Deodicurus was the largest armoured Glyptodont mammal of all time.


This animal was 4 metres long, 1.5 metres tall, and bore a tailclub that weighed as much as a large cannonball. Doedicurus, like other glyptodonts, had a huge domed carapace and looked in the distance for all the world like a giant tortoise. The carapace was made up of many tightly fitting scutes, like that of an armadillo, and would have been flexible around the edges. Doedicurus had a long tail of solid bone, with huge spikes on the end. Doedicurus' tail was a formidable weapon, and dented carapaces suggest that they used them against each other - possibly in fights between males. Other than that little is known about their behaviour.

In Walking With BeastsEdit

In the episode of Walking With Beasts which focussed on Smilodon, Doedicurus appeared. It was presented as nearly invincible when adult, but Phorusrhacos was shown attacking its young.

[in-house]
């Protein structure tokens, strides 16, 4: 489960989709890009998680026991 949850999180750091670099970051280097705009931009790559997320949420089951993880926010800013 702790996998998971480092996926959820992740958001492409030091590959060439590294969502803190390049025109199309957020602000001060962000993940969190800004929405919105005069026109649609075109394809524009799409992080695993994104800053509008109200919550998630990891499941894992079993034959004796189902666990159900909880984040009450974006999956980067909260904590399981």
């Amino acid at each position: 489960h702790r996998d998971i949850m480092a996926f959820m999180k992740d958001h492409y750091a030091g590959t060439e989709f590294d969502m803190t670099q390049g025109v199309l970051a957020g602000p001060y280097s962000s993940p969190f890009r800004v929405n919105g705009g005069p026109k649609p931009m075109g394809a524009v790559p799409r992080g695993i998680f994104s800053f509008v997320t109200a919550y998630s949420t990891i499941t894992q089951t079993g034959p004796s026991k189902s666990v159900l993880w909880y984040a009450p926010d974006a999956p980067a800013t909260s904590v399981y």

Many skeletons of glyptodonts are known from South America and southern North America, including those of Doedicurus - especially in the Esenada formation in Argentina. They inhabited woodlands which which not so dense, and iconic South American pampas (grasslands) This genus was herbivorous and browsed and grazed any vegetation it could, possibly digging for roots and tubers as well. They lived 2 million - 15,000 years ago. Doedicurus was a glyptodont, related to both living armadillos and the sloths. They did very well in South America long after disappearing everywhere else. When North America joined they continued to thrive but eventually succumbed with the rest of the megafauna. Legends suggest that they may still have been alive when humans first arrived in South America, but these may have been based purely on their impressive remains. Their closest living relatives are the armadillos (and also sloths and anteaters).


* In the prologue, the first episode featured the movement doedicurus group (3 adults and one baby), but this is not a 5 episode. Perhaps the scene was removed for unknown reasons.